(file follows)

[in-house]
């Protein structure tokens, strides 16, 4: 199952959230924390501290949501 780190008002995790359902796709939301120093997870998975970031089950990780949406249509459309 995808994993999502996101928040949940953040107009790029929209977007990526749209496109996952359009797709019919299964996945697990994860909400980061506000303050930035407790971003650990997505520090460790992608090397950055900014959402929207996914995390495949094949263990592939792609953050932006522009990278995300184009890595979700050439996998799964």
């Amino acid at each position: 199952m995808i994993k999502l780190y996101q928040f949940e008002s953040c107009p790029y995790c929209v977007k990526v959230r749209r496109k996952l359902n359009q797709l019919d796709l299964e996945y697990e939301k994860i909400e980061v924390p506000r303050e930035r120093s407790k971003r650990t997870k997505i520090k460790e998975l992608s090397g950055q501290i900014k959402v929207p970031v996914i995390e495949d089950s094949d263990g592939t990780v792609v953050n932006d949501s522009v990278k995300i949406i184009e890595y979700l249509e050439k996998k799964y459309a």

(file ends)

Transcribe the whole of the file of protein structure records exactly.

[in-house]
């Protein structure tokens, strides 16, 4: 199952959230924390501290949501 780190008002995790359902796709939301120093997870998975970031089950990780949406249509459309 995808994993999502996101928040949940953040107009790029929209977007990526749209496109996952359009797709019919299964996945697990994860909400980061506000303050930035407790971003650990997505520090460790992608090397950055900014959402929207996914995390495949094949263990592939792609953050932006522009990278995300184009890595979700050439996998799964």
């Amino acid at each position: 199952m995808i994993k999502l780190y996101q928040f949940e008002s953040c107009p790029y995790c929209v977007k990526v959230r749209r496109k996952l359902n359009q797709l019919d796709l299964e996945y697990e939301k994860i909400e980061v924390p506000r303050e930035r120093s407790k971003r650990t997870k997505i520090k460790e998975l992608s090397g950055q501290i900014k959402v929207p970031v996914i995390e495949d089950s094949d263990g592939t990780v792609v953050n932006d949501s522009v990278k995300i949406i184009e890595y979700l249509e050439k996998k799964y459309a």